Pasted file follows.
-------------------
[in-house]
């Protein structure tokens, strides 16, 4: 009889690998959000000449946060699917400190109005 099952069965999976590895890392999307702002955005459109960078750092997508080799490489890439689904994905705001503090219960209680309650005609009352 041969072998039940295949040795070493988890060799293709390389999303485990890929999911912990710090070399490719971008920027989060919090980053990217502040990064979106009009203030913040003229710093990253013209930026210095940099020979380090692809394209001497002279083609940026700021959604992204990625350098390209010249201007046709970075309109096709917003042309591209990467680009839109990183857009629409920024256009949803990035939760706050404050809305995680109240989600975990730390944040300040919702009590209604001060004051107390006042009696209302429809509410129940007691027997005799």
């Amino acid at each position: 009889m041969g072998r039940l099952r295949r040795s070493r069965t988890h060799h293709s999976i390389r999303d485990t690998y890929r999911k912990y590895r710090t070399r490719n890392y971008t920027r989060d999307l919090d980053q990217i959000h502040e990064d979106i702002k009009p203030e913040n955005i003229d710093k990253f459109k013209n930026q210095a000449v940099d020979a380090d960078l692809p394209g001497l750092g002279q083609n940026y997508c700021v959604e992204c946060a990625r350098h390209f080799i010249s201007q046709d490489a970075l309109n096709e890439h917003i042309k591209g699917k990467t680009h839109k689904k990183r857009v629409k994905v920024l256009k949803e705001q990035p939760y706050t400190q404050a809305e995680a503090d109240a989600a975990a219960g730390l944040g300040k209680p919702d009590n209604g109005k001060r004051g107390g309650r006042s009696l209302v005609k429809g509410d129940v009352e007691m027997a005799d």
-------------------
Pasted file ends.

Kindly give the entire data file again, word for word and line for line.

[in-house]
């Protein structure tokens, strides 16, 4: 009889690998959000000449946060699917400190109005 099952069965999976590895890392999307702002955005459109960078750092997508080799490489890439689904994905705001503090219960209680309650005609009352 041969072998039940295949040795070493988890060799293709390389999303485990890929999911912990710090070399490719971008920027989060919090980053990217502040990064979106009009203030913040003229710093990253013209930026210095940099020979380090692809394209001497002279083609940026700021959604992204990625350098390209010249201007046709970075309109096709917003042309591209990467680009839109990183857009629409920024256009949803990035939760706050404050809305995680109240989600975990730390944040300040919702009590209604001060004051107390006042009696209302429809509410129940007691027997005799």
């Amino acid at each position: 009889m041969g072998r039940l099952r295949r040795s070493r069965t988890h060799h293709s999976i390389r999303d485990t690998y890929r999911k912990y590895r710090t070399r490719n890392y971008t920027r989060d999307l919090d980053q990217i959000h502040e990064d979106i702002k009009p203030e913040n955005i003229d710093k990253f459109k013209n930026q210095a000449v940099d020979a380090d960078l692809p394209g001497l750092g002279q083609n940026y997508c700021v959604e992204c946060a990625r350098h390209f080799i010249s201007q046709d490489a970075l309109n096709e890439h917003i042309k591209g699917k990467t680009h839109k689904k990183r857009v629409k994905v920024l256009k949803e705001q990035p939760y706050t400190q404050a809305e995680a503090d109240a989600a975990a219960g730390l944040g300040k209680p919702d009590n209604g109005k001060r004051g107390g309650r006042s009696l209302v005609k429809g509410d129940v009352e007691m027997a005799d």